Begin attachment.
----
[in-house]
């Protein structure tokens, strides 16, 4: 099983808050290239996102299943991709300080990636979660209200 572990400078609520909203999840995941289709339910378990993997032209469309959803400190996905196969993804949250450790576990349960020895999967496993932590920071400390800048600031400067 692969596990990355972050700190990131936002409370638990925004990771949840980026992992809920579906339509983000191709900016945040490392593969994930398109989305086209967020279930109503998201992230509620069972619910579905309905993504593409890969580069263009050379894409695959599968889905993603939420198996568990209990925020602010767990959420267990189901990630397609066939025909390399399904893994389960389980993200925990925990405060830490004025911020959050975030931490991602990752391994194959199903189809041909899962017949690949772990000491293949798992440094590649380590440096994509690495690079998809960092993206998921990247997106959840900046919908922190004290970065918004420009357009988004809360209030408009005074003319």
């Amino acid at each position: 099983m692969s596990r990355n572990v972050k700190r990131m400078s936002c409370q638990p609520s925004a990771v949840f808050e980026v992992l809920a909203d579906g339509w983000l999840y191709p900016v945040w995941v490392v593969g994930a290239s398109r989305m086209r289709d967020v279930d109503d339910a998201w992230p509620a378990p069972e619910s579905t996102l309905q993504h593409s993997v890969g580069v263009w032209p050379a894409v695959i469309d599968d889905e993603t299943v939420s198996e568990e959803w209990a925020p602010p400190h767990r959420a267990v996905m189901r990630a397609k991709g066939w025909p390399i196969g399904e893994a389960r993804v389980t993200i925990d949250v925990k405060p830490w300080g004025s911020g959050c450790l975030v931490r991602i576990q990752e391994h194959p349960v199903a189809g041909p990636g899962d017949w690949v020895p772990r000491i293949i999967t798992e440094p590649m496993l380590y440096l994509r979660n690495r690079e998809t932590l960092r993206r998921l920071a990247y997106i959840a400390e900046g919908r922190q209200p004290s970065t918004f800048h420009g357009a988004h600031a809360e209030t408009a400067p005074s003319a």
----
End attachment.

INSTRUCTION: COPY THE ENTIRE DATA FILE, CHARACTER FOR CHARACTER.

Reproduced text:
[in-house]
């Protein structure tokens, strides 16, 4: 099983808050290239996102299943991709300080990636979660209200 572990400078609520909203999840995941289709339910378990993997032209469309959803400190996905196969993804949250450790576990349960020895999967496993932590920071400390800048600031400067 692969596990990355972050700190990131936002409370638990925004990771949840980026992992809920579906339509983000191709900016945040490392593969994930398109989305086209967020279930109503998201992230509620069972619910579905309905993504593409890969580069263009050379894409695959599968889905993603939420198996568990209990925020602010767990959420267990189901990630397609066939025909390399399904893994389960389980993200925990925990405060830490004025911020959050975030931490991602990752391994194959199903189809041909899962017949690949772990000491293949798992440094590649380590440096994509690495690079998809960092993206998921990247997106959840900046919908922190004290970065918004420009357009988004809360209030408009005074003319």
């Amino acid at each position: 099983m692969s596990r990355n572990v972050k700190r990131m400078s936002c409370q638990p609520s925004a990771v949840f808050e980026v992992l809920a909203d579906g339509w983000l999840y191709p900016v945040w995941v490392v593969g994930a290239s398109r989305m086209r289709d967020v279930d109503d339910a998201w992230p509620a378990p069972e619910s579905t996102l309905q993504h593409s993997v890969g580069v263009w032209p050379a894409v695959i469309d599968d889905e993603t299943v939420s198996e568990e959803w209990a925020p602010p400190h767990r959420a267990v996905m189901r990630a397609k991709g066939w025909p390399i196969g399904e893994a389960r993804v389980t993200i925990d949250v925990k405060p830490w300080g004025s911020g959050c450790l975030v931490r991602i576990q990752e391994h194959p349960v199903a189809g041909p990636g899962d017949w690949v020895p772990r000491i293949i999967t798992e440094p590649m496993l380590y440096l994509r979660n690495r690079e998809t932590l960092r993206r998921l920071a990247y997106i959840a400390e900046g919908r922190q209200p004290s970065t918004f800048h420009g357009a988004h600031a809360e209030t408009a400067p005074s003319a």